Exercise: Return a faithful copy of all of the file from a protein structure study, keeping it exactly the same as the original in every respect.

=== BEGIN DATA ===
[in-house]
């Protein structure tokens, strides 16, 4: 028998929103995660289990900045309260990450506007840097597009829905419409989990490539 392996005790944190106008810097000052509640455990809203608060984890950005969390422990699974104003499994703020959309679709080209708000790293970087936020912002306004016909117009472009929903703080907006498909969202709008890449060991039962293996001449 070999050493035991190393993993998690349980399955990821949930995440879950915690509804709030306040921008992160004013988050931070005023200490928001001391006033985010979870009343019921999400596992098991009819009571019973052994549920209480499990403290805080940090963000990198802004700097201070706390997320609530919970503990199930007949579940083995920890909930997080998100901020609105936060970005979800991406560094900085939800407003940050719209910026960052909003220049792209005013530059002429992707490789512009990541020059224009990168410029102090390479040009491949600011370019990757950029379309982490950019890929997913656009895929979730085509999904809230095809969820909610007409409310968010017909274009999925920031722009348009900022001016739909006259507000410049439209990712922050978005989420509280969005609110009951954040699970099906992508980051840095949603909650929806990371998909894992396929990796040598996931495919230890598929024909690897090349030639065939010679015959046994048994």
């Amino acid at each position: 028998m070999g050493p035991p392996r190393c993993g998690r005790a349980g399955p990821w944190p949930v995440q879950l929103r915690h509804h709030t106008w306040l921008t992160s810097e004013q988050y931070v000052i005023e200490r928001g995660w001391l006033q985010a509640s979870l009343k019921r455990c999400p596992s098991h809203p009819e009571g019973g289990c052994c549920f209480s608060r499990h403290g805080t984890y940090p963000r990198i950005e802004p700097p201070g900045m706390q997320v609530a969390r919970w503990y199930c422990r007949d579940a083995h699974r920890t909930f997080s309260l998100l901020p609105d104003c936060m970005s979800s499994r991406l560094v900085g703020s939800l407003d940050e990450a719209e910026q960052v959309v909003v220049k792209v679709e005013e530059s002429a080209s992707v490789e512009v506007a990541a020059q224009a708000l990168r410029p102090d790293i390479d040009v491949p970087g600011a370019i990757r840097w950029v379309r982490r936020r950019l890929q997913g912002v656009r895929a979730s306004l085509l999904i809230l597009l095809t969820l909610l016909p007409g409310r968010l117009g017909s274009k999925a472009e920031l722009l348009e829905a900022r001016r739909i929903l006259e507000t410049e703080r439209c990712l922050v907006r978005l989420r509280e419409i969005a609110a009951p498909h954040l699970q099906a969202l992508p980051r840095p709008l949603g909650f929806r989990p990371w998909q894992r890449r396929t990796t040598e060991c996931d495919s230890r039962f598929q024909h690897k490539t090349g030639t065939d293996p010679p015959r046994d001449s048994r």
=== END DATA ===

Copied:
[in-house]
């Protein structure tokens, strides 16, 4: 028998929103995660289990900045309260990450506007840097597009829905419409989990490539 392996005790944190106008810097000052509640455990809203608060984890950005969390422990699974104003499994703020959309679709080209708000790293970087936020912002306004016909117009472009929903703080907006498909969202709008890449060991039962293996001449 070999050493035991190393993993998690349980399955990821949930995440879950915690509804709030306040921008992160004013988050931070005023200490928001001391006033985010979870009343019921999400596992098991009819009571019973052994549920209480499990403290805080940090963000990198802004700097201070706390997320609530919970503990199930007949579940083995920890909930997080998100901020609105936060970005979800991406560094900085939800407003940050719209910026960052909003220049792209005013530059002429992707490789512009990541020059224009990168410029102090390479040009491949600011370019990757950029379309982490950019890929997913656009895929979730085509999904809230095809969820909610007409409310968010017909274009999925920031722009348009900022001016739909006259507000410049439209990712922050978005989420509280969005609110009951954040699970099906992508980051840095949603909650929806990371998909894992396929990796040598996931495919230890598929024909690897090349030639065939010679015959046994048994």
């Amino acid at each position: 028998m070999g050493p035991p392996r190393c993993g998690r005790a349980g399955p990821w944190p949930v995440q879950l929103r915690h509804h709030t106008w306040l921008t992160s810097e004013q988050y931070v000052i005023e200490r928001g995660w001391l006033q985010a509640s979870l009343k019921r455990c999400p596992s098991h809203p009819e009571g019973g289990c052994c549920f209480s608060r499990h403290g805080t984890y940090p963000r990198i950005e802004p700097p201070g900045m706390q997320v609530a969390r919970w503990y199930c422990r007949d579940a083995h699974r920890t909930f997080s309260l998100l901020p609105d104003c936060m970005s979800s499994r991406l560094v900085g703020s939800l407003d940050e990450a719209e910026q960052v959309v909003v220049k792209v679709e005013e530059s002429a080209s992707v490789e512009v506007a990541a020059q224009a708000l990168r410029p102090d790293i390479d040009v491949p970087g600011a370019i990757r840097w950029v379309r982490r936020r950019l890929q997913g912002v656009r895929a979730s306004l085509l999904i809230l597009l095809t969820l909610l016909p007409g409310r968010l117009g017909s274009k999925a472009e920031l722009l348009e829905a900022r001016r739909i929903l006259e507000t410049e703080r439209c990712l922050v907006r978005l989420r509280e419409i969005a609110a009951p498909h954040l699970q099906a969202l992508p980051r840095p709008l949603g909650f929806r989990p990371w998909q894992r890449r396929t990796t040598e060991c996931d495919s230890r039962f598929q024909h690897k490539t090349g030639t065939d293996p010679p015959r046994d001449s048994r």